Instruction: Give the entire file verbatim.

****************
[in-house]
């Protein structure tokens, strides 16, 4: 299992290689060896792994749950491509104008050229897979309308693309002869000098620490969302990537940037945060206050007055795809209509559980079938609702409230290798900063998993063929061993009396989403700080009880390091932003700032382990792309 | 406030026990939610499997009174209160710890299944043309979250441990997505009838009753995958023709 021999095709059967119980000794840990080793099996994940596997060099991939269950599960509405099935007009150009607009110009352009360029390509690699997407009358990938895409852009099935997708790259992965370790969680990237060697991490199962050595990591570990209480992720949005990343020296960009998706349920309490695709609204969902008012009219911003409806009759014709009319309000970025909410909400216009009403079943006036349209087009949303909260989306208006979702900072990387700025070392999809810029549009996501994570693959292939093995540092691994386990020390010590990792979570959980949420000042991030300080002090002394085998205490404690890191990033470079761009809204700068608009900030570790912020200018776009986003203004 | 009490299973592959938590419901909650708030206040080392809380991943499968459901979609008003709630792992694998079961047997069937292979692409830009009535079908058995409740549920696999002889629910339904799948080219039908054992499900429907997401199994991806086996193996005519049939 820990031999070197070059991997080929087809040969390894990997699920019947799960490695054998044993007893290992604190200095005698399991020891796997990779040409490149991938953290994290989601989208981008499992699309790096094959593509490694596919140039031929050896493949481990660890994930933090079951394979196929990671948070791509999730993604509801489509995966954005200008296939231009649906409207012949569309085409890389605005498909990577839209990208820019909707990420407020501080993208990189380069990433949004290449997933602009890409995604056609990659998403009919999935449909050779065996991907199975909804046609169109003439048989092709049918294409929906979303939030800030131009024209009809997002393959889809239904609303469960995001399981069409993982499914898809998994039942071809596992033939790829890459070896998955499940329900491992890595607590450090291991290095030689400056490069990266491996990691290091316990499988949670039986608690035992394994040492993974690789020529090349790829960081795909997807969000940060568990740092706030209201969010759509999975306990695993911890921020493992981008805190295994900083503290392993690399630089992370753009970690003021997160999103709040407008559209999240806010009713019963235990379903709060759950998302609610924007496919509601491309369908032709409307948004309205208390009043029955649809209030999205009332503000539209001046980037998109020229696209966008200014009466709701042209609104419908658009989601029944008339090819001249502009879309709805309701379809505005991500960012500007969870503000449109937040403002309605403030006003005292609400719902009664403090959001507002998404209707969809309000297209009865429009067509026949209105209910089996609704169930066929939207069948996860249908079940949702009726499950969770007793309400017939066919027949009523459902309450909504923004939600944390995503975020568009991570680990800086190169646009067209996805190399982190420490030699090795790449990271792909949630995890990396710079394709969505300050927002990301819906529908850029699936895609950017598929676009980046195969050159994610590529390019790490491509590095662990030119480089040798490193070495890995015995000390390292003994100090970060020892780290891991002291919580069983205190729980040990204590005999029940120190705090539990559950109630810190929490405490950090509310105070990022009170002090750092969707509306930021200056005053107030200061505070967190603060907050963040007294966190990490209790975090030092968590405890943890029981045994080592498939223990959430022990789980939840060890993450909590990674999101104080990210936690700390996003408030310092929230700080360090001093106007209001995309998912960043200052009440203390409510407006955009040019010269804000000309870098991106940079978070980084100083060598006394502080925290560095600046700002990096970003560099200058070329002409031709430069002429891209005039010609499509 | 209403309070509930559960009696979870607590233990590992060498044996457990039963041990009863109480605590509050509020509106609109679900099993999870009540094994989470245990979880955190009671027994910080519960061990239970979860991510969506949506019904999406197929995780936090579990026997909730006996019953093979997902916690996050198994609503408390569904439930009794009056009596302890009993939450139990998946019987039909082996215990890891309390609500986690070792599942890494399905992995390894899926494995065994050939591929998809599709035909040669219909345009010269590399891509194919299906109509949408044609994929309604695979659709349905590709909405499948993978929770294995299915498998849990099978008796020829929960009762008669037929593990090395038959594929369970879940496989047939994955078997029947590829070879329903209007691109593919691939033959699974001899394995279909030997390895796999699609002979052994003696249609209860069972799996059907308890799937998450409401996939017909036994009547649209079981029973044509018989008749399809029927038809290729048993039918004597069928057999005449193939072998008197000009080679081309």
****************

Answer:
[in-house]
């Protein structure tokens, strides 16, 4: 299992290689060896792994749950491509104008050229897979309308693309002869000098620490969302990537940037945060206050007055795809209509559980079938609702409230290798900063998993063929061993009396989403700080009880390091932003700032382990792309 | 406030026990939610499997009174209160710890299944043309979250441990997505009838009753995958023709 021999095709059967119980000794840990080793099996994940596997060099991939269950599960509405099935007009150009607009110009352009360029390509690699997407009358990938895409852009099935997708790259992965370790969680990237060697991490199962050595990591570990209480992720949005990343020296960009998706349920309490695709609204969902008012009219911003409806009759014709009319309000970025909410909400216009009403079943006036349209087009949303909260989306208006979702900072990387700025070392999809810029549009996501994570693959292939093995540092691994386990020390010590990792979570959980949420000042991030300080002090002394085998205490404690890191990033470079761009809204700068608009900030570790912020200018776009986003203004 | 009490299973592959938590419901909650708030206040080392809380991943499968459901979609008003709630792992694998079961047997069937292979692409830009009535079908058995409740549920696999002889629910339904799948080219039908054992499900429907997401199994991806086996193996005519049939 820990031999070197070059991997080929087809040969390894990997699920019947799960490695054998044993007893290992604190200095005698399991020891796997990779040409490149991938953290994290989601989208981008499992699309790096094959593509490694596919140039031929050896493949481990660890994930933090079951394979196929990671948070791509999730993604509801489509995966954005200008296939231009649906409207012949569309085409890389605005498909990577839209990208820019909707990420407020501080993208990189380069990433949004290449997933602009890409995604056609990659998403009919999935449909050779065996991907199975909804046609169109003439048989092709049918294409929906979303939030800030131009024209009809997002393959889809239904609303469960995001399981069409993982499914898809998994039942071809596992033939790829890459070896998955499940329900491992890595607590450090291991290095030689400056490069990266491996990691290091316990499988949670039986608690035992394994040492993974690789020529090349790829960081795909997807969000940060568990740092706030209201969010759509999975306990695993911890921020493992981008805190295994900083503290392993690399630089992370753009970690003021997160999103709040407008559209999240806010009713019963235990379903709060759950998302609610924007496919509601491309369908032709409307948004309205208390009043029955649809209030999205009332503000539209001046980037998109020229696209966008200014009466709701042209609104419908658009989601029944008339090819001249502009879309709805309701379809505005991500960012500007969870503000449109937040403002309605403030006003005292609400719902009664403090959001507002998404209707969809309000297209009865429009067509026949209105209910089996609704169930066929939207069948996860249908079940949702009726499950969770007793309400017939066919027949009523459902309450909504923004939600944390995503975020568009991570680990800086190169646009067209996805190399982190420490030699090795790449990271792909949630995890990396710079394709969505300050927002990301819906529908850029699936895609950017598929676009980046195969050159994610590529390019790490491509590095662990030119480089040798490193070495890995015995000390390292003994100090970060020892780290891991002291919580069983205190729980040990204590005999029940120190705090539990559950109630810190929490405490950090509310105070990022009170002090750092969707509306930021200056005053107030200061505070967190603060907050963040007294966190990490209790975090030092968590405890943890029981045994080592498939223990959430022990789980939840060890993450909590990674999101104080990210936690700390996003408030310092929230700080360090001093106007209001995309998912960043200052009440203390409510407006955009040019010269804000000309870098991106940079978070980084100083060598006394502080925290560095600046700002990096970003560099200058070329002409031709430069002429891209005039010609499509 | 209403309070509930559960009696979870607590233990590992060498044996457990039963041990009863109480605590509050509020509106609109679900099993999870009540094994989470245990979880955190009671027994910080519960061990239970979860991510969506949506019904999406197929995780936090579990026997909730006996019953093979997902916690996050198994609503408390569904439930009794009056009596302890009993939450139990998946019987039909082996215990890891309390609500986690070792599942890494399905992995390894899926494995065994050939591929998809599709035909040669219909345009010269590399891509194919299906109509949408044609994929309604695979659709349905590709909405499948993978929770294995299915498998849990099978008796020829929960009762008669037929593990090395038959594929369970879940496989047939994955078997029947590829070879329903209007691109593919691939033959699974001899394995279909030997390895796999699609002979052994003696249609209860069972799996059907308890799937998450409401996939017909036994009547649209079981029973044509018989008749399809029927038809290729048993039918004597069928057999005449193939072998008197000009080679081309």